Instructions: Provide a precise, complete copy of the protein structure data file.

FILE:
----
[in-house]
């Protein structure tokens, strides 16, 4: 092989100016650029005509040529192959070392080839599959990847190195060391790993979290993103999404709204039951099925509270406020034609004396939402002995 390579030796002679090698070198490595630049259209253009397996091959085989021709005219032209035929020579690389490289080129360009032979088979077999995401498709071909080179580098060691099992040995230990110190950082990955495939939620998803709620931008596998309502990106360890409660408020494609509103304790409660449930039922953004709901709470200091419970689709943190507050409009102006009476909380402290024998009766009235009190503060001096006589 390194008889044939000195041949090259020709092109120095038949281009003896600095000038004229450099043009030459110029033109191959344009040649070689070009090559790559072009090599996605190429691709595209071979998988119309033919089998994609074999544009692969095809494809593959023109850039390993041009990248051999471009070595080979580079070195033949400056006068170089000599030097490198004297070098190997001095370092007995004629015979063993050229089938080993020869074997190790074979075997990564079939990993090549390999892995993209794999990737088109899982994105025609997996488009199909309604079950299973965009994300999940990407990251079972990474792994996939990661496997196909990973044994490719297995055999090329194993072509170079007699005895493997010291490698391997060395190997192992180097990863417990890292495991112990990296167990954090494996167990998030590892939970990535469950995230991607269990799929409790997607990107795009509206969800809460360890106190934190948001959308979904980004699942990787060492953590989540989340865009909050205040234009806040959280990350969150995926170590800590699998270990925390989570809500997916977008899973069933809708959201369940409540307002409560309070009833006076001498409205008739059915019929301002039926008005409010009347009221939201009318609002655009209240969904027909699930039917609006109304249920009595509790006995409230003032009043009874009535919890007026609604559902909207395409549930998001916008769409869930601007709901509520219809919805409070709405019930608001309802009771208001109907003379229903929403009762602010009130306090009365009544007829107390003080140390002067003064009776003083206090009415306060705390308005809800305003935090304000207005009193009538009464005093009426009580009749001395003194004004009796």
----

[in-house]
């Protein structure tokens, strides 16, 4: 092989100016650029005509040529192959070392080839599959990847190195060391790993979290993103999404709204039951099925509270406020034609004396939402002995 390579030796002679090698070198490595630049259209253009397996091959085989021709005219032209035929020579690389490289080129360009032979088979077999995401498709071909080179580098060691099992040995230990110190950082990955495939939620998803709620931008596998309502990106360890409660408020494609509103304790409660449930039922953004709901709470200091419970689709943190507050409009102006009476909380402290024998009766009235009190503060001096006589 390194008889044939000195041949090259020709092109120095038949281009003896600095000038004229450099043009030459110029033109191959344009040649070689070009090559790559072009090599996605190429691709595209071979998988119309033919089998994609074999544009692969095809494809593959023109850039390993041009990248051999471009070595080979580079070195033949400056006068170089000599030097490198004297070098190997001095370092007995004629015979063993050229089938080993020869074997190790074979075997990564079939990993090549390999892995993209794999990737088109899982994105025609997996488009199909309604079950299973965009994300999940990407990251079972990474792994996939990661496997196909990973044994490719297995055999090329194993072509170079007699005895493997010291490698391997060395190997192992180097990863417990890292495991112990990296167990954090494996167990998030590892939970990535469950995230991607269990799929409790997607990107795009509206969800809460360890106190934190948001959308979904980004699942990787060492953590989540989340865009909050205040234009806040959280990350969150995926170590800590699998270990925390989570809500997916977008899973069933809708959201369940409540307002409560309070009833006076001498409205008739059915019929301002039926008005409010009347009221939201009318609002655009209240969904027909699930039917609006109304249920009595509790006995409230003032009043009874009535919890007026609604559902909207395409549930998001916008769409869930601007709901509520219809919805409070709405019930608001309802009771208001109907003379229903929403009762602010009130306090009365009544007829107390003080140390002067003064009776003083206090009415306060705390308005809800305003935090304000207005009193009538009464005093009426009580009749001395003194004004009796």